Jill Stein isn’t qualified to be president. Donald Trump is one of the “major” party candidates and people can say that? I don’t think so. Most of the reasoning for a statement like this is that she has not been elected to anything. See the discussion about the flaws of such a notion as this above. Jill Stein has done her homework (unlike Donald Trump and Gary Johnson), and she overall articulates nuanced and thoughtful policy positions.
Jill Stein has said some wacky things. Kind of. Let me unpack some things. There are three items in this category that I know of. One is some remarks she made about being concerned about how much time children spend staring at electronic screens and being around wifi. Okay, that is a bit wacky. I don’t know why she would say such a thing, or what audience she was talking to. But this is hardly an issue that would take up any time of a president. A second instance was that she followed up her statement on being pro-vaccines with a statement that we should keep an eye on corporations who profit in the healthcare business (i.e. she’s in favor of regulations, and more than that she’s in favor of public, universal, single payer healthcare). And she mentioned wanting the FDA to have no ties to corporations in the for-profit healthcare industry. The latter is actually a good sentiment, if perhaps a bit utopian. I really wish, when she was asked about vaccines, she would have said I’m for them and I believe in them. And then said nothing more. Because she truly is pro-vaccines. The third thing involved her policy position on GMOs. Her position is that there should be a moratorium on them until they are proven safe. She’s dead wrong on this because they’ve already been proven safe! See my blog posts here and here. I’m still baffled by progressive, educated people who go with the scientific consensus on vaccines and climate change, but don’t go with the scientific consensus on the safety and value of biotechnology in agriculture. Okay…so here’s my bottom line. We have one thing that is a little wacky, one thing that really isn’t, and one thing where she’s dead wrong (GMOs) which ironically is in agreement with the mistaken point of view of Bernie Sanders and millions of people who are going to vote for Hillary Clinton. But all three of these items are relatively small potatoes compared to the bulk of her platform. Because overwhelmingly what Jill Stein is proposing is much of what almost all other successful advanced developed nations do that the US doesn’t. I’m talking about universal single payer healthcare, much less military and use of military, higher minimum wages, free public education through college level, higher marginal tax rates on the wealthy, ending the so-called war on drugs and the private for-profit prison industry. Those things aren’t wacky at all. They are proven with actual data to produce better results and even happier people than what we’re doing now – and it would produce better results than what Democrats and Hillary Clinton propose.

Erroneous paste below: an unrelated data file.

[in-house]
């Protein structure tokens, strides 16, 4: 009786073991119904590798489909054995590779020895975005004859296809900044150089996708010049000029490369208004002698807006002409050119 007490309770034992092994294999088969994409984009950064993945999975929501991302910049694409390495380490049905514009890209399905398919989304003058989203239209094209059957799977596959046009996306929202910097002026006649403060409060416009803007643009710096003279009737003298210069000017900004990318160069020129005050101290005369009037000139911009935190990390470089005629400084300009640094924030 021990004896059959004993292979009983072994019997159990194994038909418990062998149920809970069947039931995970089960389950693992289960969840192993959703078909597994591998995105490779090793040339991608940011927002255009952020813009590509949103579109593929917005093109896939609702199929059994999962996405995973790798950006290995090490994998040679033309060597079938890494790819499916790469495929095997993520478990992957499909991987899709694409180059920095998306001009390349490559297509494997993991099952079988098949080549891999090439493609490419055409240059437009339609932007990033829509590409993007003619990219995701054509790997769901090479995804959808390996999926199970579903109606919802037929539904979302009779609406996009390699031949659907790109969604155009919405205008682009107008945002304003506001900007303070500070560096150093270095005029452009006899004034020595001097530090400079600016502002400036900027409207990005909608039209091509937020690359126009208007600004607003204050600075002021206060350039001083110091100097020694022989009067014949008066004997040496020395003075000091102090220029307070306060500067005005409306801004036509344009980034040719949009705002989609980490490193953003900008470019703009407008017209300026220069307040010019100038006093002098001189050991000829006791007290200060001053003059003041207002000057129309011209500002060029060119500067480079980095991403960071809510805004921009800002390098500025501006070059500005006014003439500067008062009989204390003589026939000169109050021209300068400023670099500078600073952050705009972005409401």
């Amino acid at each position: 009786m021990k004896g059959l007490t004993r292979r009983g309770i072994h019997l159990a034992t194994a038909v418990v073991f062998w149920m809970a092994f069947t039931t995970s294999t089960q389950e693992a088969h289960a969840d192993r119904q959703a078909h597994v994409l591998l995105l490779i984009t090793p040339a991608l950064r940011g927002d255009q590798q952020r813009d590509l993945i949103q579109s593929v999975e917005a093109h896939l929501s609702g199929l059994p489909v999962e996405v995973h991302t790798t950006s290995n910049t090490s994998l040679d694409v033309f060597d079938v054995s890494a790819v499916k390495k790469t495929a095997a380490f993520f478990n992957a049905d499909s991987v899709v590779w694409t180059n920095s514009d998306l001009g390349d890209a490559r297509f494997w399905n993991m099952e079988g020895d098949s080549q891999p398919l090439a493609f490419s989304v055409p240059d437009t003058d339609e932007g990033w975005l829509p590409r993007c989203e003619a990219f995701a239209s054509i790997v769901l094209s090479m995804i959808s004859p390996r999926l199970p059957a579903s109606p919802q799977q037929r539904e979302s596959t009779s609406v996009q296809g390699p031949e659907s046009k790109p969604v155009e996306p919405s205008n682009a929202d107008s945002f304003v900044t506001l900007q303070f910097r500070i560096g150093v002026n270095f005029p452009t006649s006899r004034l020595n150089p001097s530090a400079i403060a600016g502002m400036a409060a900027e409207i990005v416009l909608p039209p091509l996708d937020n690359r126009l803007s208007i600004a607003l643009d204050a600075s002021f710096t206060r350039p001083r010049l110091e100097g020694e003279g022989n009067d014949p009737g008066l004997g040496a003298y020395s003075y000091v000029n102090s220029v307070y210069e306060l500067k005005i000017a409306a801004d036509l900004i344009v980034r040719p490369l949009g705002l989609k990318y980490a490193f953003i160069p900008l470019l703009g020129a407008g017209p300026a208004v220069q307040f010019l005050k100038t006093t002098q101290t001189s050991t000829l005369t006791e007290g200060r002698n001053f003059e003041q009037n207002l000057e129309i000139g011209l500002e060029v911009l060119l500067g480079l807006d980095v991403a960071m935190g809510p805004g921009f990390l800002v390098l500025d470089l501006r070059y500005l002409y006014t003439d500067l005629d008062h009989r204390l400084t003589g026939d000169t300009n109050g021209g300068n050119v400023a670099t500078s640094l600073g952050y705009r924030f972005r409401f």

And…I’m a realist. Either Donald Trump or Hillary Clinton will be our next president. As I said in my previous post, in order for a true, progressive revolution to happen, we’ve been putting the cart before the horse. Real and very significant electoral reforms will have to happen first. Until then, all we can do is spin the wheels of futility. On November 8 we will hopefully breathe a big sigh of relief that Donald Trump did not make it. And even though that means we will have elected the first woman president (a good, symbolic achievement that I’m all for), real progress will not have budged much, if at all.